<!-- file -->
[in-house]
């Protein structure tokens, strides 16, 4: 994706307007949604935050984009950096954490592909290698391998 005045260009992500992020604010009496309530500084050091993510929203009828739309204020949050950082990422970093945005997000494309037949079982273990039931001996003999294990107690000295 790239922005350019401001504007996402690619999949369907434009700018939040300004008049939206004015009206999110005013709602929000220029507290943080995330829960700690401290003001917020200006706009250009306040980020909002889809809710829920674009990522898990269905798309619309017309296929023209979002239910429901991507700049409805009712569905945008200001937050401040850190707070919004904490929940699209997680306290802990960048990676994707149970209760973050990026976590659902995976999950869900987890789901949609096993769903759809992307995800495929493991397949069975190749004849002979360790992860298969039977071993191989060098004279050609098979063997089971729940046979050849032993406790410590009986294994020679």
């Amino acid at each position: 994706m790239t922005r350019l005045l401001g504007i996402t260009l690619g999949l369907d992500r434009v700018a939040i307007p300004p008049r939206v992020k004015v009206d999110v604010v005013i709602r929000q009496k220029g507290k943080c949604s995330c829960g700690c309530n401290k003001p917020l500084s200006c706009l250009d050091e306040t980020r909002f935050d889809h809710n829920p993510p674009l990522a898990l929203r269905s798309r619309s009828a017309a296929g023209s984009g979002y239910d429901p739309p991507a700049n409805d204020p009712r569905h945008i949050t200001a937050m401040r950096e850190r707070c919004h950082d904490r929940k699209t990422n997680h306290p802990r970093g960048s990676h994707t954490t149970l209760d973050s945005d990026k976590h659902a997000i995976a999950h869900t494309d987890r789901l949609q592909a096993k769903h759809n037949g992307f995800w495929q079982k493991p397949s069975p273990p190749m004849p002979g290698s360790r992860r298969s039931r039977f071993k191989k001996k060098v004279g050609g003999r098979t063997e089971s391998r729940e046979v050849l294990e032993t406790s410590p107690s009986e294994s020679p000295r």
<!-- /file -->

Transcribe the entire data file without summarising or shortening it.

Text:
[in-house]
């Protein structure tokens, strides 16, 4: 994706307007949604935050984009950096954490592909290698391998 005045260009992500992020604010009496309530500084050091993510929203009828739309204020949050950082990422970093945005997000494309037949079982273990039931001996003999294990107690000295 790239922005350019401001504007996402690619999949369907434009700018939040300004008049939206004015009206999110005013709602929000220029507290943080995330829960700690401290003001917020200006706009250009306040980020909002889809809710829920674009990522898990269905798309619309017309296929023209979002239910429901991507700049409805009712569905945008200001937050401040850190707070919004904490929940699209997680306290802990960048990676994707149970209760973050990026976590659902995976999950869900987890789901949609096993769903759809992307995800495929493991397949069975190749004849002979360790992860298969039977071993191989060098004279050609098979063997089971729940046979050849032993406790410590009986294994020679």
């Amino acid at each position: 994706m790239t922005r350019l005045l401001g504007i996402t260009l690619g999949l369907d992500r434009v700018a939040i307007p300004p008049r939206v992020k004015v009206d999110v604010v005013i709602r929000q009496k220029g507290k943080c949604s995330c829960g700690c309530n401290k003001p917020l500084s200006c706009l250009d050091e306040t980020r909002f935050d889809h809710n829920p993510p674009l990522a898990l929203r269905s798309r619309s009828a017309a296929g023209s984009g979002y239910d429901p739309p991507a700049n409805d204020p009712r569905h945008i949050t200001a937050m401040r950096e850190r707070c919004h950082d904490r929940k699209t990422n997680h306290p802990r970093g960048s990676h994707t954490t149970l209760d973050s945005d990026k976590h659902a997000i995976a999950h869900t494309d987890r789901l949609q592909a096993k769903h759809n037949g992307f995800w495929q079982k493991p397949s069975p273990p190749m004849p002979g290698s360790r992860r298969s039931r039977f071993k191989k001996k060098v004279g050609g003999r098979t063997e089971s391998r729940e046979v050849l294990e032993t406790s410590p107690s009986e294994s020679p000295r």